1. Sleep training violates the evolved developmental niche (EDN) for early life, which includes naturalistic birth, breastfeeding on demand, nearly constant touch, responsiveness to the cues of the child, extensive positive social support including multiple adult caregivers, and free play with multi-aged mates.
2. Violations of ethical principles occur when medical professionals do not follow the EDN and advocate for separation of caregiver and baby, sleep in isolation, crying it out.
3. Healthcare providers have an ethical responsibility to facilitate children's optimal development by providing parents with alternatives to sleep training that don't isolate babies from adult presence and touch.
The article "What are the effects of sleep training on infants?" argues against sleep training for infants, claiming that it violates the evolved developmental niche (EDN) and ethical principles of healthcare providers. The author suggests that sleep training leads to long-term biopsychosocial-health effects, misdeveloped stress response, and misdeveloped brain systems. However, the article lacks evidence to support these claims and ignores potential benefits of sleep training.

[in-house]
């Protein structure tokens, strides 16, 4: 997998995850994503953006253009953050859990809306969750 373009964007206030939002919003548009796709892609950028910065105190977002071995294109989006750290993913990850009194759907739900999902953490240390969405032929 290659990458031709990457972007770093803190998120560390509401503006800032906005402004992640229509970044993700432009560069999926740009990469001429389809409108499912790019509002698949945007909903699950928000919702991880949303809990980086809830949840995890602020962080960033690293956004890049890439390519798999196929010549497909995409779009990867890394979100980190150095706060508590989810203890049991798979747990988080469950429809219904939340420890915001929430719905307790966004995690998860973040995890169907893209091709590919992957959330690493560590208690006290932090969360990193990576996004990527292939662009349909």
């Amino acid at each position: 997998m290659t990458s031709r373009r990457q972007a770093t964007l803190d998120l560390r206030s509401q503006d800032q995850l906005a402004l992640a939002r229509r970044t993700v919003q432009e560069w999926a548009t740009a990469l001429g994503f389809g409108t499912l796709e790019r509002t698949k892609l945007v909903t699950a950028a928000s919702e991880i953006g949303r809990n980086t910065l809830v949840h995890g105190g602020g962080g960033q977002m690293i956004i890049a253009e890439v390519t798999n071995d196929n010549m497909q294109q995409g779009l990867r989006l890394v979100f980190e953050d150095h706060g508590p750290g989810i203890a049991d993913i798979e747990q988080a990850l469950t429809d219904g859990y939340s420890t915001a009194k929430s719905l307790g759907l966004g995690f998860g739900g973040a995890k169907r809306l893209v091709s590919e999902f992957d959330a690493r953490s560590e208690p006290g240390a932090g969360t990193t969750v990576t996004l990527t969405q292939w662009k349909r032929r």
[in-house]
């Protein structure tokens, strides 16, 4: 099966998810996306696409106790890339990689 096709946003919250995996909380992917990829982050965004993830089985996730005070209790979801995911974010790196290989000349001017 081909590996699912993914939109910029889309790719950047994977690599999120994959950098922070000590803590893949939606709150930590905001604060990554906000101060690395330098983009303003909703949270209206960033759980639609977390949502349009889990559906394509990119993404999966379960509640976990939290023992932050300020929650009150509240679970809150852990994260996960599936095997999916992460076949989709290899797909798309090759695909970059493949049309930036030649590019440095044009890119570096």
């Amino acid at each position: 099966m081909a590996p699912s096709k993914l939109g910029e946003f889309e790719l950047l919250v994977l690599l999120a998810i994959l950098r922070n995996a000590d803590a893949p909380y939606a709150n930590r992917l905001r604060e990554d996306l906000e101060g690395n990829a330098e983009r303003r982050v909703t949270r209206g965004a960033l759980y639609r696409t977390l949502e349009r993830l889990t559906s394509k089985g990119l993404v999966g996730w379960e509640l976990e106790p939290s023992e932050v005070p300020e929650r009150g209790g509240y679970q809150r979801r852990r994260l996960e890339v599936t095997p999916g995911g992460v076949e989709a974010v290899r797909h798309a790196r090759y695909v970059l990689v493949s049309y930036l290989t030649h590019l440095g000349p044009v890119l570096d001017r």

The article presents a biased view by only focusing on the negative effects of sleep training and ignoring potential benefits such as improved sleep patterns for both infants and parents. The author also makes unsupported claims about the EDN without providing evidence to support them. Additionally, the article does not explore counterarguments or present both sides equally.
The article's promotional content is evident in its suggestion for alternative practices such as constant close contact with adults in early life and exposure to light early in the day. While these practices may have benefits, they are presented without acknowledging potential drawbacks or limitations.
The article's partiality is also evident in its criticism of a study published by the American Academy of Pediatrics (AAP) without providing a balanced analysis of the study's findings or methodology. The author accuses the AAP of intentionally misleading parents but does not provide evidence to support this claim.
Overall, while the article raises valid concerns about potential risks associated with sleep training, it presents a one-sided view that lacks evidence to support its claims and ignores potential benefits. A more balanced analysis would consider both sides of the debate and acknowledge limitations and potential drawbacks of alternative practices.